6little or no value to the transaction, and

7unfortunately, for the traditional industry, that's the

8majority of the agents that we're competing against, and

9they see that, hey, you know, Texas Discount Realty will

10do the same thing, but they won't charge as much.

11MR. SAMBROTTO: Well, our customers I think,

12given the fact that they're on our site, they have

13gotten to our site, are predisposed to not paying a

14traditional broker or agent the typical 5-6 percent.

15The vast majority of our customers want to pay no

16commission whatsoever. Those who do understand that

17they might benefit from the marketing power of the MLS

18are interested only if they can pay a reduced

19commission, and in our case, that's a 2-3 percent

20commission to the buyer's agent as opposed to the

21traditional 5-6 percent. So, they are definitely

22interested in saving on the commission if they have to

23pay commission at all.

24DR. COOPER: Related to that, I just want to

25follow up. Your site obviously offers both the FSBO,

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1the pure sort of I'm going to do everything on my own,

2but you also offer the MLS listing only.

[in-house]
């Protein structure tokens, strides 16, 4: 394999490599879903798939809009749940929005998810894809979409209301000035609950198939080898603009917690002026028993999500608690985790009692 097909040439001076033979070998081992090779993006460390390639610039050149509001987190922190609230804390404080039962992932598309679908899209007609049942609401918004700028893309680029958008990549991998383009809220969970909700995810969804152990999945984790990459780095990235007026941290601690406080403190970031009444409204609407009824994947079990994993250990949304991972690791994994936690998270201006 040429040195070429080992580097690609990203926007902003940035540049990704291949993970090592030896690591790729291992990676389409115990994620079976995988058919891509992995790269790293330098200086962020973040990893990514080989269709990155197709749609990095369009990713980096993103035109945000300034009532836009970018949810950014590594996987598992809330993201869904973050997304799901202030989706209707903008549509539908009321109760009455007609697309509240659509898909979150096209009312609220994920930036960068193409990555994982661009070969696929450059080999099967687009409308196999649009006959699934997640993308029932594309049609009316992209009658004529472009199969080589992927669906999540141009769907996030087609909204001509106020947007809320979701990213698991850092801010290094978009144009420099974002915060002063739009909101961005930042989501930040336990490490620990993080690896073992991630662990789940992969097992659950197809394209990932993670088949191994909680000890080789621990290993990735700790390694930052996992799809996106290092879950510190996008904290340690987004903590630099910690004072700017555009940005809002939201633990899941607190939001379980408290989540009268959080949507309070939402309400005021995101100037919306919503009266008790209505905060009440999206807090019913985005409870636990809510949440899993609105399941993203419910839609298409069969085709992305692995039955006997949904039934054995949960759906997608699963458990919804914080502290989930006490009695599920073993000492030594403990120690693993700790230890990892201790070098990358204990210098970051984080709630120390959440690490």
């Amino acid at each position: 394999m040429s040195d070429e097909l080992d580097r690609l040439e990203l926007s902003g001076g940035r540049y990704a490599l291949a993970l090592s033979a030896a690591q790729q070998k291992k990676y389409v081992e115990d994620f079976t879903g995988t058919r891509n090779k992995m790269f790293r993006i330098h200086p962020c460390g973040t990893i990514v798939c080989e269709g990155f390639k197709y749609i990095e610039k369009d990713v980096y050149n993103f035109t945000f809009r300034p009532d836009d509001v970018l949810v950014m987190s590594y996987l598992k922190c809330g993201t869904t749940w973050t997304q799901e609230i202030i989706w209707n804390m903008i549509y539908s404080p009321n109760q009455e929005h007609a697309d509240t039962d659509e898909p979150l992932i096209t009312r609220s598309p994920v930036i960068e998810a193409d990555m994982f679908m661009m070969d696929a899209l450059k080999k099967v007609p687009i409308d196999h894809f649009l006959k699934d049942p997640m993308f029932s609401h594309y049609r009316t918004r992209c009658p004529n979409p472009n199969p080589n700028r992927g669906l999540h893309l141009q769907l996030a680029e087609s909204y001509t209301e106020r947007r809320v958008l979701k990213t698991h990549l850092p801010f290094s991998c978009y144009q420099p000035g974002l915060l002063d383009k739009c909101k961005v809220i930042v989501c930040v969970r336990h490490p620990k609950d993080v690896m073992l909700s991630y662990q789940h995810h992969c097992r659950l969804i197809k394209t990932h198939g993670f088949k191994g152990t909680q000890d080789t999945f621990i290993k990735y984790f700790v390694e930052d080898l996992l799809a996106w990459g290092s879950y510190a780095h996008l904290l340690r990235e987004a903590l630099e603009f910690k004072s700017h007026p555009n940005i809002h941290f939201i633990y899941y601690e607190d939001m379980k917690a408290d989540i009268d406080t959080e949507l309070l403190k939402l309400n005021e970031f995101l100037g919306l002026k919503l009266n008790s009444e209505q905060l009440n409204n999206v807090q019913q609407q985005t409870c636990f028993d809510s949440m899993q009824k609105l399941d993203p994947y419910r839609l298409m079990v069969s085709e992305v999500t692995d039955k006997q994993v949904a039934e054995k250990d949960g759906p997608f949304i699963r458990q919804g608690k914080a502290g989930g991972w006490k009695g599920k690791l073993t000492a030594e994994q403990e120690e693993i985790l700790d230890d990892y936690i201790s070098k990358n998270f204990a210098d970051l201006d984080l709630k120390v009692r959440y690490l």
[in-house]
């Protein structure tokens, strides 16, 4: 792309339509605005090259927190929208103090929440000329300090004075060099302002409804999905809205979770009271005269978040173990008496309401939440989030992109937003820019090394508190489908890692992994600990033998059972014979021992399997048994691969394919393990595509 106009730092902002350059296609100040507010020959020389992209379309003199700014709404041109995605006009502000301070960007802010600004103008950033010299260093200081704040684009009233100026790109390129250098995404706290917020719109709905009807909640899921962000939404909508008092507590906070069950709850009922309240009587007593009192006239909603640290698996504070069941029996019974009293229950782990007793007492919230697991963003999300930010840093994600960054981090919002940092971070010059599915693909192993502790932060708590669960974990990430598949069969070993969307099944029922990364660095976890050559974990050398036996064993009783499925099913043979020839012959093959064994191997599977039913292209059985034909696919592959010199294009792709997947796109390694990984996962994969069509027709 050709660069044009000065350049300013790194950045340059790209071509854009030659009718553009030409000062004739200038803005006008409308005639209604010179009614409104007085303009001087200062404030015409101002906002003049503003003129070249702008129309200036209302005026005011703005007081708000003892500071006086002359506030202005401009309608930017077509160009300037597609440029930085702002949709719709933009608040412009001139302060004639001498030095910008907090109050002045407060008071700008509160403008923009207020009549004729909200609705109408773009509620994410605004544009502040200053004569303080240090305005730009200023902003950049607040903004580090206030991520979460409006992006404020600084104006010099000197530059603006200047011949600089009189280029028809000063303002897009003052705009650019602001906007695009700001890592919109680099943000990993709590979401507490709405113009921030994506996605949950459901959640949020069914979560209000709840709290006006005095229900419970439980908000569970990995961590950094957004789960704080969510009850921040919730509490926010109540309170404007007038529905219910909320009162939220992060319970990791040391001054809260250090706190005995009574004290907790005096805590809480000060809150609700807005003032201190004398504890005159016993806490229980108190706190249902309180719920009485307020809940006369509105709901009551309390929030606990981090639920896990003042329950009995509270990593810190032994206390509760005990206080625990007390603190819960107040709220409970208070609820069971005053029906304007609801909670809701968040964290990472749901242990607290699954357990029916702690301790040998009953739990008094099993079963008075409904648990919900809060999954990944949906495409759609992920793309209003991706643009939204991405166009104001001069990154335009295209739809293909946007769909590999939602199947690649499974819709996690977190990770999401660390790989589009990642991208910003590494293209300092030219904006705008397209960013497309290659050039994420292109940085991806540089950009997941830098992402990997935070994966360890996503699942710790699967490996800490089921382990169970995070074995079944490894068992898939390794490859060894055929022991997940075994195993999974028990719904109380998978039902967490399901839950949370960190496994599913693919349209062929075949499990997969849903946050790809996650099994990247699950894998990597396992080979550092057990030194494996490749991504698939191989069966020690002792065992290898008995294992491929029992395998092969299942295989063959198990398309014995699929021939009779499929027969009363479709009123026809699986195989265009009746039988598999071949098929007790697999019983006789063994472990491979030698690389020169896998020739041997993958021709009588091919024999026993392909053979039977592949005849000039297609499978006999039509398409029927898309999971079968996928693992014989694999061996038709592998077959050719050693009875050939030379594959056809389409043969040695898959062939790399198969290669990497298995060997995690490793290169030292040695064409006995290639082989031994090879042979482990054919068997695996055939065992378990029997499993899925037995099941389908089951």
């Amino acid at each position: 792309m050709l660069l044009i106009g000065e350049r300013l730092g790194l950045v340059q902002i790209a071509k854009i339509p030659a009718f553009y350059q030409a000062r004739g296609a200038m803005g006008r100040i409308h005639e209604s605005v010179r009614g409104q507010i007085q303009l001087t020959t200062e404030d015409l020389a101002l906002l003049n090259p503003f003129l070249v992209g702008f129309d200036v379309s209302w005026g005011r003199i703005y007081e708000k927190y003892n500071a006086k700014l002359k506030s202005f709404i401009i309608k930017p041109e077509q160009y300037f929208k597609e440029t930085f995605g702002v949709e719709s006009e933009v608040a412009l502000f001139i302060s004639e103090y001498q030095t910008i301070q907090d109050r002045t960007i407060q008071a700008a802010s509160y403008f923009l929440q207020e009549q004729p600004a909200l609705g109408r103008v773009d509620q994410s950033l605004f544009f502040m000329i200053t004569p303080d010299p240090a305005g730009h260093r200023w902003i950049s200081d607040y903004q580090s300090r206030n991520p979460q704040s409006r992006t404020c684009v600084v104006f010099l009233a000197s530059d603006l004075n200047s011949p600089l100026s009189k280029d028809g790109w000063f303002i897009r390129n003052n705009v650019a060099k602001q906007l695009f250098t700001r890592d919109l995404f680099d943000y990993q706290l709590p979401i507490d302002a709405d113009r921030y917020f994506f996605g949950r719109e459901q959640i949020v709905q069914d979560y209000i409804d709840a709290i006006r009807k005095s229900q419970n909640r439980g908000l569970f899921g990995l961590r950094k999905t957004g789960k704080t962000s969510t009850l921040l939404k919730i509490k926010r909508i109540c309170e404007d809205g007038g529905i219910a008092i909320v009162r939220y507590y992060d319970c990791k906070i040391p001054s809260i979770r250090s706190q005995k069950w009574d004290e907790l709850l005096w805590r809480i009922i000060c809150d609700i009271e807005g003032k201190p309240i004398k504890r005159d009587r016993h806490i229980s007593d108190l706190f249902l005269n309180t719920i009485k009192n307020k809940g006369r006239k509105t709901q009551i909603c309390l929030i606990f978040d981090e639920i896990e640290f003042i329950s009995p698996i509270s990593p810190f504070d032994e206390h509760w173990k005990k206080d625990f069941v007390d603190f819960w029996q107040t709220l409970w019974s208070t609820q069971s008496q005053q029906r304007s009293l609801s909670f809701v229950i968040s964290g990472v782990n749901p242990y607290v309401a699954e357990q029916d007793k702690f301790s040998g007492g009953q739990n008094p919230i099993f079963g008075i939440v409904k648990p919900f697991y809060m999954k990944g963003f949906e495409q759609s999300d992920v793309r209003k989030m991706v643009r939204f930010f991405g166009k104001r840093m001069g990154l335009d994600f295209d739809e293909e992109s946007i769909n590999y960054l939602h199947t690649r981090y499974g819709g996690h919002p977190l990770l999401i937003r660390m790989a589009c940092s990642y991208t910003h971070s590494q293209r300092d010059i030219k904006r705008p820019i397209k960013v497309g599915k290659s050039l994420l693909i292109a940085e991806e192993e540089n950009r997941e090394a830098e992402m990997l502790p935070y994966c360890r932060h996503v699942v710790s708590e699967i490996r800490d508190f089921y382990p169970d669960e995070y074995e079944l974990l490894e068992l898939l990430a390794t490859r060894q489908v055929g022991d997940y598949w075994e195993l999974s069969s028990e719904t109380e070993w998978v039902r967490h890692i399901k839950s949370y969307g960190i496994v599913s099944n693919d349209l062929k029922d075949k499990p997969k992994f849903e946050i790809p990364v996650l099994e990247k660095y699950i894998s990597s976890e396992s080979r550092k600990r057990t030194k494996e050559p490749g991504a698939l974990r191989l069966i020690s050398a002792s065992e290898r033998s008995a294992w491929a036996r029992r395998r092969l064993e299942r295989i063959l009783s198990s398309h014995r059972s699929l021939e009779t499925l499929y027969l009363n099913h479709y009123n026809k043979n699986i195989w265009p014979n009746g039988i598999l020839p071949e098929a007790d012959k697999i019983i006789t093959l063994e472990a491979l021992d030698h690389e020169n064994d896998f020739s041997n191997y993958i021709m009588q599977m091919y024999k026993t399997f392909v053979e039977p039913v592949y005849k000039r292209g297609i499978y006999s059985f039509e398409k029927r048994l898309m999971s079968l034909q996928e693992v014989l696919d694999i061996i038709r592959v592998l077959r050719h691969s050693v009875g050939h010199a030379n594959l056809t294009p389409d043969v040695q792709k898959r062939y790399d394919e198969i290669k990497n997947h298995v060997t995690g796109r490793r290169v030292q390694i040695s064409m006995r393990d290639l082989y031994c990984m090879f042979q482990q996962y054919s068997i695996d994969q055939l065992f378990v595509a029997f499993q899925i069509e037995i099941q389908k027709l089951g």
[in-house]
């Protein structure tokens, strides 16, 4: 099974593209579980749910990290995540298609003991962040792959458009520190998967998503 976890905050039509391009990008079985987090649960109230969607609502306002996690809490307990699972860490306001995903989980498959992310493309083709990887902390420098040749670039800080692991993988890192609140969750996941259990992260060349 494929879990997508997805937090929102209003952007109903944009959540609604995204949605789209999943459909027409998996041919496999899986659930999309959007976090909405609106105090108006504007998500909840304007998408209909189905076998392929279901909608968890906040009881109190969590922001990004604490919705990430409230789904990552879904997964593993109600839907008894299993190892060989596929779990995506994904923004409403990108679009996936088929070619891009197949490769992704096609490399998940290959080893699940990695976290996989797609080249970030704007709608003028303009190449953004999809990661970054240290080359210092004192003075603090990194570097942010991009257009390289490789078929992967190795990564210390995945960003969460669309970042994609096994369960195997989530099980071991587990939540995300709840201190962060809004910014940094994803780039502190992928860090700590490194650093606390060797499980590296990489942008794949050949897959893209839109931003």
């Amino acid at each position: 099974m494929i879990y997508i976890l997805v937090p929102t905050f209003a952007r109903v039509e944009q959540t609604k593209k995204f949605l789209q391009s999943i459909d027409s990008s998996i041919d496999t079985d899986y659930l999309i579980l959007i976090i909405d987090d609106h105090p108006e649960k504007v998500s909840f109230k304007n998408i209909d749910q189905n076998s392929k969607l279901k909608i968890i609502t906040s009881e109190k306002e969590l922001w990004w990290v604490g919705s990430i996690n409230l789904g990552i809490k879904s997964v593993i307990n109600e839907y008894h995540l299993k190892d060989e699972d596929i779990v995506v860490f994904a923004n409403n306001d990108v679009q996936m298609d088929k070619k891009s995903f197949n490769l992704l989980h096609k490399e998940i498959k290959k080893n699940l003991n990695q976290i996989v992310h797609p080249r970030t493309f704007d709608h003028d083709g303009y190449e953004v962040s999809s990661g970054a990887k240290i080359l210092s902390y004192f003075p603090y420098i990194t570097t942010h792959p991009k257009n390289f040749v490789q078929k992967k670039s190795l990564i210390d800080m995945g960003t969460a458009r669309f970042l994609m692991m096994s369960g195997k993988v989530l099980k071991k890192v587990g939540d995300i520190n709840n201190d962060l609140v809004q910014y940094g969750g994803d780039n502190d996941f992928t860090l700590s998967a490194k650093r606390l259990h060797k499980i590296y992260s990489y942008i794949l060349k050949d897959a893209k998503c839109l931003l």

3MR. SAMBROTTO: Right.

4DR. COOPER: I guess one question is, what

5percentage of your clients, say, start out as an FSBO,

6then go to MLS, and I guess related to that, what would

7be the marginal impact of being on the MLS versus just

8being a FSBO as far as if you have data or have anything

9anecdotal.

10MR. SAMBROTTO: Sure. Well, less than 10

11percent of our sellers utilize the MLS package, but

12still, you know, to date we've done something like 5000

13MLS listings nationwide, reduced-commission MLS

14listings, and the way that works is we have a network,

15proprietary network of listing agents that we farm that

16work out to. They put it into the MLS for a flat fee, a

17portion of the fee that the consumer pays us, and then,

18of course, the buyer's agent is still incentivised to

19the same degree that he or she might otherwise always be

20incentivised. They still get that 2-3 percent

21commission if they bring a buyer that the seller

22accepts.

23At the same time, they're listed on

24ForSaleByOwner.com. We don't allow people to just do